Upon graduating from high school at the age 16, forgoing a career as a mechanic, he followed his mother’s advice and entered U of K in the fall of 1958. Working his way through school, he attended two years before withdrawing, during which time he married Glenda Sue Preston, they divorced in 1964. They had a daughter Sherry Dale. He returned to U of K and graduated with a B.S. in Commerce. Upon graduation, he worked for a Lexington CPA firm for the next two years. During this time, he married his late wife, Melva Lee Archibald. Soon thereafter, he returned with Melva to her hometown of Louisville where they raised their two sons, Cratis Maxwell “Max” II and Archibald McClellan “Mac”. Following a two-year stint with Sealtest Foods he began a fourteen-year career with American Standard. He was most proud of his work as a member of the task force which built Standard’s manufacturing plant in Paintsville, Kentucky in 1969. In 1980, he passed the CPA exam, an accomplishment of which he was extremely proud and one of the few areas of his life he could lose his affable nature—to him, “bean counter” was fighting words.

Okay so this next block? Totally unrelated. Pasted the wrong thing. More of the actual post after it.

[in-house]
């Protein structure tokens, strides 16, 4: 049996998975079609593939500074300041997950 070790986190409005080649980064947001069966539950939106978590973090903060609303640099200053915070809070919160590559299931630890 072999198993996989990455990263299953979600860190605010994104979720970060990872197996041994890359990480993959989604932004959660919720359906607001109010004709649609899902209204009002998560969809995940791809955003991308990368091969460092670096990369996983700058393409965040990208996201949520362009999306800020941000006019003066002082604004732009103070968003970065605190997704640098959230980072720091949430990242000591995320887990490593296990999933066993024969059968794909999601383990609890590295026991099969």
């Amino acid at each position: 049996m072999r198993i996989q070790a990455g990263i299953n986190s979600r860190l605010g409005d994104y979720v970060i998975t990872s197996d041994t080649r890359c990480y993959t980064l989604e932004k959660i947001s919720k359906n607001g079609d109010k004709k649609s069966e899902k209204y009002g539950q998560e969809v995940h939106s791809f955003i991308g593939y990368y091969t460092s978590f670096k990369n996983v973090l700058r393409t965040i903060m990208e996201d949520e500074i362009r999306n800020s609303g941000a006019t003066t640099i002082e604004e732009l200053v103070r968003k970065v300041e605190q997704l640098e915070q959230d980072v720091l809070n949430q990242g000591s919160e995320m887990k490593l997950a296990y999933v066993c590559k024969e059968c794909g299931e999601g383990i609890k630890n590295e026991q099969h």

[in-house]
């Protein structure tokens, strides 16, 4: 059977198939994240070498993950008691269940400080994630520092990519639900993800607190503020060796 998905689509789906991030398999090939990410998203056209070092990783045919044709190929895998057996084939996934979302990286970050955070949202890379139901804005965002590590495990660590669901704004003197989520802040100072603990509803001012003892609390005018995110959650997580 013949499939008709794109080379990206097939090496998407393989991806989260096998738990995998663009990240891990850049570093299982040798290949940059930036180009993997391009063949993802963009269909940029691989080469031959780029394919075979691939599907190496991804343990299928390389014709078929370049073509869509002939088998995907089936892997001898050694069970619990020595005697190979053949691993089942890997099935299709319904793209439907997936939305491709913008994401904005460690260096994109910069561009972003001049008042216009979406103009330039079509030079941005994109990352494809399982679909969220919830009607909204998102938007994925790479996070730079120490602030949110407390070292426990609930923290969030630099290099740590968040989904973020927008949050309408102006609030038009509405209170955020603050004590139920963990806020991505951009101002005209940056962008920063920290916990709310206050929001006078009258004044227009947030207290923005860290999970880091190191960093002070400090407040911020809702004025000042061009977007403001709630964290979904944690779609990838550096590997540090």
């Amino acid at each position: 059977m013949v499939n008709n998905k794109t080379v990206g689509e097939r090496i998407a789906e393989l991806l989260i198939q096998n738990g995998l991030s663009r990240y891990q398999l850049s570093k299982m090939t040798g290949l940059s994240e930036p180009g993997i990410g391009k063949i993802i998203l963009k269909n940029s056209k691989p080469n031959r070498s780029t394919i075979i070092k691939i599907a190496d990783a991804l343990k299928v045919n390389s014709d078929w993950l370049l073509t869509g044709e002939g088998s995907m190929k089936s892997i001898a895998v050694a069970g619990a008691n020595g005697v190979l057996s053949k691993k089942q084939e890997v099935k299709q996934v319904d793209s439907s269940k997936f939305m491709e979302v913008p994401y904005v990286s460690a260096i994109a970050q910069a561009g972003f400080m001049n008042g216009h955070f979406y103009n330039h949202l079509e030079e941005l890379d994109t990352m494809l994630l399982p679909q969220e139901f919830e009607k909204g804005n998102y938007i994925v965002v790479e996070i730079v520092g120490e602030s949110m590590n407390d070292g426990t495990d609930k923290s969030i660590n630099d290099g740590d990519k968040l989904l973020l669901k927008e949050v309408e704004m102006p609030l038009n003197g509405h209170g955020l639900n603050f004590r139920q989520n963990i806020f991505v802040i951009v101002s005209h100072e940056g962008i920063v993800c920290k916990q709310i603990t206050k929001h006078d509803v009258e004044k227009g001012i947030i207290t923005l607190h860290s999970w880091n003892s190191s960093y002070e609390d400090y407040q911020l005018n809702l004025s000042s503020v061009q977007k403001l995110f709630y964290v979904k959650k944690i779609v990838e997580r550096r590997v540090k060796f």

In 1982, following the closure of American Standard in Louisville, he and Melva began to operate the antique business her parents started in 1948, Geneva Archibald Galleries. Not confident in this career move, he had declared that he would give it a year and, if it didn’t work out, then he would return to traditional accounting work. He never left the family business. Dealing in fine English antiques, print framing, and lamp wiring, clearly was not the career he had envisioned but, with Melva, it became an incredible partnership that produced an enduring legacy. His skills and abilities were the perfect complement to Melva’s. Given his precise mathematical nature and mechanical aptitude, he was able to bring Melva’s artistic genius and inspired creative visions to fruition. Despite often telling Melva that her concept was impossible to create, too costly to produce, or could not be accomplished on her desired scheduled, after some tinkering and deliberate thought, he never failed to produce something that exceeded all expectations. Enormous gratitude to all those who supported my father and mother in their endeavors with Geneva Archibald Galleries.